Philip Kerr
ARRSE Rating
4 Mushroom Heads
Hitler’s Peace' by the late Philip Kerr was first published in 2005 in the US. It has now been published for the UK market some fifteen years later, two years after the author’s death.

Perhaps best known in the UK for his Bernie Gunther series of detective thrillers set in 1930s-1950s Berlin, ‘Hitler’s Peace’ sees Kerr create an alternative history for the latter months of 1943, building toward a climax at the meeting of ‘The Big Three’ in Tehran.

Willard Mayer, a half-Jewish German-American and erstwhile Philosophy Professor, is serving the war effort as a intelligence analyst when he is taken into the confidence of President Roosevelt. After investigating the massacre of Poles in the Katyn Forest, the president insists on creating a position for Mayer to accompany him to the meeting in Tehran, for reasons that eventually become clear. The story develops with Mayer as first person narrator in the chapters dealing with the Allies, though woven in and around these are chapters concerning the Germans, which are told in a different style with a third person narrator, and Walter Schellenberg as the main focus. Though the third person narrator doesn’t appear to be truly omniscient, the thoughts of some other characters (notably von Ribbentrop and Himmler) are also included. At first I confess to not particularly liking the change in narration styles, but recognise that due to the nature of the story, it is the best choice.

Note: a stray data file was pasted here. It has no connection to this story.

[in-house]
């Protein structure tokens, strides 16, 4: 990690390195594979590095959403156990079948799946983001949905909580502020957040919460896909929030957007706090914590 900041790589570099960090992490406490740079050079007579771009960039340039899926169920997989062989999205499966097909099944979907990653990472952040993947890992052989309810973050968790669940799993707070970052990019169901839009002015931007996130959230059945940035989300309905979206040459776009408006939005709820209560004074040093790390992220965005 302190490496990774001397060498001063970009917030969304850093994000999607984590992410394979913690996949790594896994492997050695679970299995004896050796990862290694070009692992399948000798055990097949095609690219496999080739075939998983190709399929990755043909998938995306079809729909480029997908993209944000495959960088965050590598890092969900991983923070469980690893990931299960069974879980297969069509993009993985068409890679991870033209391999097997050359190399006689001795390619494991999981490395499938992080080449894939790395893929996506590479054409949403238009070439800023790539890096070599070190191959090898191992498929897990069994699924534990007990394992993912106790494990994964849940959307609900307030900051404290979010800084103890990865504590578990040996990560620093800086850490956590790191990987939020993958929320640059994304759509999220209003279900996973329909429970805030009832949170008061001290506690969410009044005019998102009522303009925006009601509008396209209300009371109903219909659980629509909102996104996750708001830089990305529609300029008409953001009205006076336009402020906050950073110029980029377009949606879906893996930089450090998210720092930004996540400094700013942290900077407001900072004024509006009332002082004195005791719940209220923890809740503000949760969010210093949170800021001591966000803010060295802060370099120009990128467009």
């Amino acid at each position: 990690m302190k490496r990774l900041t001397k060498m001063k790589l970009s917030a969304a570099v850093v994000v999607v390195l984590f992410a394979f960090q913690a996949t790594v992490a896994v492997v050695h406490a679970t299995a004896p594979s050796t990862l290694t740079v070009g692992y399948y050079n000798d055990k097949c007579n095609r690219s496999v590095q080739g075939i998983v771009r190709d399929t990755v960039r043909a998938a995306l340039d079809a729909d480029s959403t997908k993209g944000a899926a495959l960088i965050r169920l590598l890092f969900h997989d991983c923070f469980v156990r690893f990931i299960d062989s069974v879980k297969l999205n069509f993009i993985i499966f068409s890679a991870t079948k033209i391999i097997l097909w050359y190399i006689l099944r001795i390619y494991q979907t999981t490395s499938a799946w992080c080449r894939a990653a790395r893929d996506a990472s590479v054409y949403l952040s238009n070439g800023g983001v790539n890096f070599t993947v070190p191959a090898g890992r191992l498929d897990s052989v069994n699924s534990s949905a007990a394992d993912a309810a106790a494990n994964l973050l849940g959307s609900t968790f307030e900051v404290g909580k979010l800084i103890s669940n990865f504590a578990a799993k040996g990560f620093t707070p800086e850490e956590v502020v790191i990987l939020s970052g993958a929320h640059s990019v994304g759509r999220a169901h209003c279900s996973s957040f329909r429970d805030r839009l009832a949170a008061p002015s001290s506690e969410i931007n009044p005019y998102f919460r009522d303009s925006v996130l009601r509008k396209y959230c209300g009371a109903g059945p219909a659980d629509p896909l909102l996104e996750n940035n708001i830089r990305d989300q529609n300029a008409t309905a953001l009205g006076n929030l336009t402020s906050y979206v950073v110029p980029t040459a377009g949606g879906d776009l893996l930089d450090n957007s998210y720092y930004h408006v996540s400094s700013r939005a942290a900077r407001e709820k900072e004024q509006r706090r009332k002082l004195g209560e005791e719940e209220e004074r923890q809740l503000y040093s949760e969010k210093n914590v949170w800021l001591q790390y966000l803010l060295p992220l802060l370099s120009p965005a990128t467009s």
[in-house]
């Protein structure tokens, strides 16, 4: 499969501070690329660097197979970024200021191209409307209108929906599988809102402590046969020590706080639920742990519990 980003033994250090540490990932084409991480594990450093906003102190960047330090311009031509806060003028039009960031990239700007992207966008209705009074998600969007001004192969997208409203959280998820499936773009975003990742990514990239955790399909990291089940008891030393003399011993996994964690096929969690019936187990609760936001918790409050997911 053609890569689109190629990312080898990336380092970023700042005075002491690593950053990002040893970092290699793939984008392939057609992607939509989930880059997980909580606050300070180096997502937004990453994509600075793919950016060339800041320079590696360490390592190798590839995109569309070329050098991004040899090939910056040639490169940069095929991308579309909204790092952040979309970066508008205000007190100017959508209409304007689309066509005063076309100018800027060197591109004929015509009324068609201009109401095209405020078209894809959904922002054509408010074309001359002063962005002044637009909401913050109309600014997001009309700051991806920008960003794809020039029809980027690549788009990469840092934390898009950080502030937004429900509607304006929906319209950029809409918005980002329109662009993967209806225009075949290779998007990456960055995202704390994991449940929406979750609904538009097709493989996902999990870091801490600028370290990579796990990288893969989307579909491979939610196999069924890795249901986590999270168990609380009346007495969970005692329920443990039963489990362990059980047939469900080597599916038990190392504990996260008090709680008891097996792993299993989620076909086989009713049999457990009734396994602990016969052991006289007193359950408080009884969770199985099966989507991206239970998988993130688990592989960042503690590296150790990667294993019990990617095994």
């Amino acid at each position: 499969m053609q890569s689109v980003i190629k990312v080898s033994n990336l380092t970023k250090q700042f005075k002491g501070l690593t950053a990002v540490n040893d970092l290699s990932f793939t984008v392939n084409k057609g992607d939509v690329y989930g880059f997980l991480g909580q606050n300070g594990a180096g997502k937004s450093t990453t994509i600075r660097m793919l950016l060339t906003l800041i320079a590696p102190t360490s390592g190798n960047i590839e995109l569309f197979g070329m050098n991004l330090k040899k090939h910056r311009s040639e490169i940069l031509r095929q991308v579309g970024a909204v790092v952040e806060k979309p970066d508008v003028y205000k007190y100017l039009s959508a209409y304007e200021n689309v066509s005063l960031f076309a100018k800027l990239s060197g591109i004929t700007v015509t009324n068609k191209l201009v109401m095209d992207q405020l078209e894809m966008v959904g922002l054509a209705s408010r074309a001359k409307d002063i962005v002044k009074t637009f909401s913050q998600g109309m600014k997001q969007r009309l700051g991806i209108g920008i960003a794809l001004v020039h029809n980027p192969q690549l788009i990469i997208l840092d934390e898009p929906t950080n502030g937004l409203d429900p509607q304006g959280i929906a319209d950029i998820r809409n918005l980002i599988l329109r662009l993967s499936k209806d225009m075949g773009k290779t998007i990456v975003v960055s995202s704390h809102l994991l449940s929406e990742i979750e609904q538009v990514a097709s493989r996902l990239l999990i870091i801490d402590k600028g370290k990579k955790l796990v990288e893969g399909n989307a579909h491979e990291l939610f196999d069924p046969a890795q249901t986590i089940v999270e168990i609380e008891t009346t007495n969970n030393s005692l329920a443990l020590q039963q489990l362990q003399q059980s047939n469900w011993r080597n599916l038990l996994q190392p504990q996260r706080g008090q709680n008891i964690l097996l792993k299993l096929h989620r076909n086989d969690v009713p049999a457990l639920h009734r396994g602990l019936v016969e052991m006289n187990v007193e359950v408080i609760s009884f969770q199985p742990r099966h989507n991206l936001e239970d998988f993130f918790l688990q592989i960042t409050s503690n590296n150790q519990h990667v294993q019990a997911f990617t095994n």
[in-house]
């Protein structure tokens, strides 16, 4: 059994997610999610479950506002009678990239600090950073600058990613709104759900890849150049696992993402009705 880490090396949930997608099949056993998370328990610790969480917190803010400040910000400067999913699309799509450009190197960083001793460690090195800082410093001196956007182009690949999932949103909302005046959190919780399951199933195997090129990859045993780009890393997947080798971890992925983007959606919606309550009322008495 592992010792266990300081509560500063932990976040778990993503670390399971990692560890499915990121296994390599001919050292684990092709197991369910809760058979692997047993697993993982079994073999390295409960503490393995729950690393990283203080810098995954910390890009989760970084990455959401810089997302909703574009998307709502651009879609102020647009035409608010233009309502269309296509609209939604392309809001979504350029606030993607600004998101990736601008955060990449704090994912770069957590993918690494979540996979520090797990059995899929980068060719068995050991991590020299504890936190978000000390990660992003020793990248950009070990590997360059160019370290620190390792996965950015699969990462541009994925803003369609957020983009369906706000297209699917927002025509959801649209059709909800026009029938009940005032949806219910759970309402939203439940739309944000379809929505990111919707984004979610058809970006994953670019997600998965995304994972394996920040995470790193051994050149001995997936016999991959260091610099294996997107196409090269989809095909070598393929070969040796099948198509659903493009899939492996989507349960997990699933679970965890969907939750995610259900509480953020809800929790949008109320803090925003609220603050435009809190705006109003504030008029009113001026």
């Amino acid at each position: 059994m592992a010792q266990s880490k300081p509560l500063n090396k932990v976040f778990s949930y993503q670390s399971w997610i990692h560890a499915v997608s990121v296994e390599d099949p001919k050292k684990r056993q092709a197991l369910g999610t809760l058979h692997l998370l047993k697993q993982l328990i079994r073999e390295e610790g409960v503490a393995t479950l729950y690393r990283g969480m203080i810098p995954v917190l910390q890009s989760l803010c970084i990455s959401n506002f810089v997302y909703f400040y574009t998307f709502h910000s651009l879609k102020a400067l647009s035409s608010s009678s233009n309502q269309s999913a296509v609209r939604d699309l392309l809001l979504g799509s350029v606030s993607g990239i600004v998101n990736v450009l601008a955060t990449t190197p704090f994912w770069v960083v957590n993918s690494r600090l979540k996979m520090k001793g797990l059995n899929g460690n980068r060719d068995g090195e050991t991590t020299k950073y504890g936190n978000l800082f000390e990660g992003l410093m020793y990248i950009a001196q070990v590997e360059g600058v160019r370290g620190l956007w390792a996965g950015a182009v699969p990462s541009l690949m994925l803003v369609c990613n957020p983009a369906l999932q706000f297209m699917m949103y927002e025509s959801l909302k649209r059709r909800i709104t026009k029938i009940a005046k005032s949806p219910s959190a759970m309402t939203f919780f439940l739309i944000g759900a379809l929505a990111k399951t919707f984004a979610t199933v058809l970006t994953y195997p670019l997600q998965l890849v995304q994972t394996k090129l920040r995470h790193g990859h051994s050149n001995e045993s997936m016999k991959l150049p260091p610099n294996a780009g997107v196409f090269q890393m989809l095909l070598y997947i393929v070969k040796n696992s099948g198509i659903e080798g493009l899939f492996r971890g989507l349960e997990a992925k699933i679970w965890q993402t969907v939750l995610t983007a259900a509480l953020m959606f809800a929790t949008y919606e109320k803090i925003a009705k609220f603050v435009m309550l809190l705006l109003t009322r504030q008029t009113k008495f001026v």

As expected from a novel by Kerr, there is plenty going on. As the story develops into what may best be described as a spy thriller, it is clear that the main players are all hiding things from one another, and from their own people. The plotting is tight although there were one or two little scenes where a real-life character seemed to have been included with little service to the narrative (the inclusion of the Cambridge Spies being one such instance) although, as I fully admit not to being a history buff, one of the stranger episodes turns out to be based on real events (Kerr has included a list at the end of the book detailing the true events).

Alternative histories are not usually my cup of tea though I found this enjoyable enough. The ending was very satisfying and, once I had got over the need to google every German character to see how they fitted in to real life, it was a very easy read. It will appeal to fans of Kerr, of alternative histories and spy novels.

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